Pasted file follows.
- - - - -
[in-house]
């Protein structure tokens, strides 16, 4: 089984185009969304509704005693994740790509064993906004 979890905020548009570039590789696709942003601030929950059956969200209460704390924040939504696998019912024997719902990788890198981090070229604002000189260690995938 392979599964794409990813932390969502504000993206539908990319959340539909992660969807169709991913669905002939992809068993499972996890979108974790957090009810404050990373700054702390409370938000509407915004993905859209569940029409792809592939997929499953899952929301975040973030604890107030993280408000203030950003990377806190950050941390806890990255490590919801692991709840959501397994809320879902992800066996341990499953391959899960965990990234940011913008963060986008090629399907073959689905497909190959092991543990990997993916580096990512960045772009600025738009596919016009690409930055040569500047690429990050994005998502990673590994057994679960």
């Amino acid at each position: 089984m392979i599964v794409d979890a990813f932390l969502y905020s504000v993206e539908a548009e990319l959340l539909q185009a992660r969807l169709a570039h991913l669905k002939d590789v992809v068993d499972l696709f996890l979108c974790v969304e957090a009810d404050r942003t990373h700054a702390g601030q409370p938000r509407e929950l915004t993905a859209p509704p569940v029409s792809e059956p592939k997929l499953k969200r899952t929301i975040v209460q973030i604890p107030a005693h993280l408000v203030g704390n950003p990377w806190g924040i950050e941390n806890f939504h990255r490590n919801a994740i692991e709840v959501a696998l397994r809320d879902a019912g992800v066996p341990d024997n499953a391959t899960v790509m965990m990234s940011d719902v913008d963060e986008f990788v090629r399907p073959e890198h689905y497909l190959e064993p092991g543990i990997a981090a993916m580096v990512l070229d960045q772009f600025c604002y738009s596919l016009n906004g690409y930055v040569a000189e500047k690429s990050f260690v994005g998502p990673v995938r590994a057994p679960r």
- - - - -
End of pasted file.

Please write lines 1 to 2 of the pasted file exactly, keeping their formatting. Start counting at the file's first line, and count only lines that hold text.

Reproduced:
[in-house]
């Protein structure tokens, strides 16, 4: 089984185009969304509704005693994740790509064993906004 979890905020548009570039590789696709942003601030929950059956969200209460704390924040939504696998019912024997719902990788890198981090070229604002000189260690995938 392979599964794409990813932390969502504000993206539908990319959340539909992660969807169709991913669905002939992809068993499972996890979108974790957090009810404050990373700054702390409370938000509407915004993905859209569940029409792809592939997929499953899952929301975040973030604890107030993280408000203030950003990377806190950050941390806890990255490590919801692991709840959501397994809320879902992800066996341990499953391959899960965990990234940011913008963060986008090629399907073959689905497909190959092991543990990997993916580096990512960045772009600025738009596919016009690409930055040569500047690429990050994005998502990673590994057994679960």